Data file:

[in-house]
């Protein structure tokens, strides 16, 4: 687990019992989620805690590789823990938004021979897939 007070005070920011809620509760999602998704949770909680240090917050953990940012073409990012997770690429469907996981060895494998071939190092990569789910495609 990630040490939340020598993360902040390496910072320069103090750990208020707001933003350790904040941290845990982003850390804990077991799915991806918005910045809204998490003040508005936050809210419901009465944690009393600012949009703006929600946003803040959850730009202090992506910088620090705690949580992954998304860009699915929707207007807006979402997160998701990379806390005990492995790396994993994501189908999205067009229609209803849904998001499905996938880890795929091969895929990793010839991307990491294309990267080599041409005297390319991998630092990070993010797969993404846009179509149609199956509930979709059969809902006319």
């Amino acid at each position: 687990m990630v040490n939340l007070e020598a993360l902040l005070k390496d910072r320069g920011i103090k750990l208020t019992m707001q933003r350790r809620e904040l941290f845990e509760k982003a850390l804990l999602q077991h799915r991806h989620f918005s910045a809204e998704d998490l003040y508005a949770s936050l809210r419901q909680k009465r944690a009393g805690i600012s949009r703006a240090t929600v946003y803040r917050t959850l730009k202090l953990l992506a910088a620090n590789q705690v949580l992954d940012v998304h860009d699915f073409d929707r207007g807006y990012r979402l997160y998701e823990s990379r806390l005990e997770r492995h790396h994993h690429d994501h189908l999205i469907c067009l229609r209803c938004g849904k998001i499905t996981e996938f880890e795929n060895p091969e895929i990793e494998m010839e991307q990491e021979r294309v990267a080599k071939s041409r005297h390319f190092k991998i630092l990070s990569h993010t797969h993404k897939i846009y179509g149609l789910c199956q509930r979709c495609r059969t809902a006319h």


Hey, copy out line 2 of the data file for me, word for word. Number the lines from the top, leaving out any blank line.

């Protein structure tokens, strides 16, 4: 687990019992989620805690590789823990938004021979897939 007070005070920011809620509760999602998704949770909680240090917050953990940012073409990012997770690429469907996981060895494998071939190092990569789910495609 990630040490939340020598993360902040390496910072320069103090750990208020707001933003350790904040941290845990982003850390804990077991799915991806918005910045809204998490003040508005936050809210419901009465944690009393600012949009703006929600946003803040959850730009202090992506910088620090705690949580992954998304860009699915929707207007807006979402997160998701990379806390005990492995790396994993994501189908999205067009229609209803849904998001499905996938880890795929091969895929990793010839991307990491294309990267080599041409005297390319991998630092990070993010797969993404846009179509149609199956509930979709059969809902006319």